Japanese tattooing is unique because the designs are used for storytelling. It's an essential part of Japanese culture and has gained popularity all over the world.
As an aspiring tattoo artist, understanding the techniques and symbolism of Japanese tattooing can help you create stunning designs that are steeped in cultural significance and personal meaning for your client.
In this article, we'll explore:
Traditional Japanese Tattoos: Irezumi Meaning
Irezumi, or the decoration of the body with mythical imagery and symbolism, started around 5,000 B.C. with tattoo-like images on clay figurines showing the earliest versions of irezumi. Japanese records discussing tattoos can be dated back to 300 A.D.
Tabori “Hand Tattooing”
Because the first modern tattoo machine wasn’t created until 1891, the famous Japanese tattoo style we know today started out with the tabori, or “hand tattooing” method. The artist would have a long bamboo needle bar with a metal needle grouping attached to the end. They would use this tool to puncture the skin, one mark at a time. (For reference, a modern tattoo machine punctures the skin about a hundred times per second.)
Because hand tattooing takes so long, it causes the tattoo to be more painful. Clients endured this pain as a way of “earning” their tattoo.
While it’s rare, there are some artists who still use this traditional method and clients who prefer hand tattooing.
Traditional Japanese Tattoo Meanings
The symbols and motifs used in Japanese tattoos are inspired by Japanese mythology, folklore, and art. Common themes include protection, bravery, and good luck. Because traditional Japanese tattoos are meant to tell a story and convey deeper themes, they are usually very large. Sleeves, full-back tattoos, and even bodysuits are “normal” sizes for Japanese tattoos.
This style of Japanese art can use several different images or symbols. Each symbol within an overall design has a specific meaning, and knowing these meanings is crucial for creating culturally significant tattoo designs.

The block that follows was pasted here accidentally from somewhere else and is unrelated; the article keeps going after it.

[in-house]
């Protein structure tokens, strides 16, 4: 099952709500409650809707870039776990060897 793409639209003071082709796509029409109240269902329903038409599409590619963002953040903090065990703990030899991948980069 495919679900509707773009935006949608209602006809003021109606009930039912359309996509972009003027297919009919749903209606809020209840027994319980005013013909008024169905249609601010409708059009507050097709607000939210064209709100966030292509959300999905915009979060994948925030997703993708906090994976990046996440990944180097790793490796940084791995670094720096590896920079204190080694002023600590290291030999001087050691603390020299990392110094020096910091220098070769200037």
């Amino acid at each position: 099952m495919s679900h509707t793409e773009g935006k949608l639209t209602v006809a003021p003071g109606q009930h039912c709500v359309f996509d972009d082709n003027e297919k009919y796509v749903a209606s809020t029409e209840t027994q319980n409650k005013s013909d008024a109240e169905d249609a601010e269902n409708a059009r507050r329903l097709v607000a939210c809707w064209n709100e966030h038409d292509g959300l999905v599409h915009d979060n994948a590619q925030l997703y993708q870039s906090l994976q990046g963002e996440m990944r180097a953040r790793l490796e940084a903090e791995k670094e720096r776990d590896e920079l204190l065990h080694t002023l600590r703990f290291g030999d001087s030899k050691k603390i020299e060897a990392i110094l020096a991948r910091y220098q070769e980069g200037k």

Here are some of the most common elements you’ll see within the style and what they mean:
Japanese Animal Tattoos
Japanese lion tattoos represent strength, courage, and power. They’re usually drawn to look fierce and majestic, symbolizing the qualities of a strong leader. (In the image above, you can see the combination of American Traditional and Japanese Traditional design to create this effect.)
You might hear the term “foo dog” (or “fu dog”). This a mythical lion-dog creature, however, it’s not normally a part of Japanese folklore. You’ll see foo dogs more often in Chinese tattoos.
Like a lion, the tiger also represents strength and courage, as well as protection. It’s meant to show a creature who is ready to defend its territory.
Japanese snake tattoos represent both transformation and rebirth. Snakes are considered cunning creatures that can shed their skin and emerge as new beings.
A Japanese dragon tattoo is a symbol of wisdom, power, and good fortune. A dragon tattoo usually takes up a large portion of the body and has plenty of details, including scales and claws that represent the strength and resilience of the mythical beast.
Until you become familiar with the different styles, it can be difficult to tell a Japanese dragon tattoo and a Chinese-style dragon apart. Luckily, there’s a simple signal you can look for: Japanese dragons almost always have three toes/claws. Chinese dragons usually have four or five.
The cat is a symbol of good luck and fortune in Japanese tattooing. Unlike most other animals in Japanese tattoos, cats are pictured as cute, playful, and charming.Cats might also feature other Japanese designs on their bodies such as fish, dragons, wind bars, etc.
Japanese frog tattoos symbolize good luck, fertility, and safe travel. Like cats, they’re designed to look friendly, and they represent the qualities of adaptability and resilience.
A koi fish tattoo represents perseverance and determination. A lot of the time, you’ll see koi fish swimming against the current to tell a story about overcoming obstacles.
Japanese octopus tattoos are popular because of the animal’s adaptability, intelligence, and protection. Its many arms can also symbolize the ability to multitask and solve problems.
A Japanese phoenix tattoo shows a bird that’s rising from the ashes. It’s meant to be beautiful and majestic with an emphasis on resurrection, rebirth, renewal, and good luck.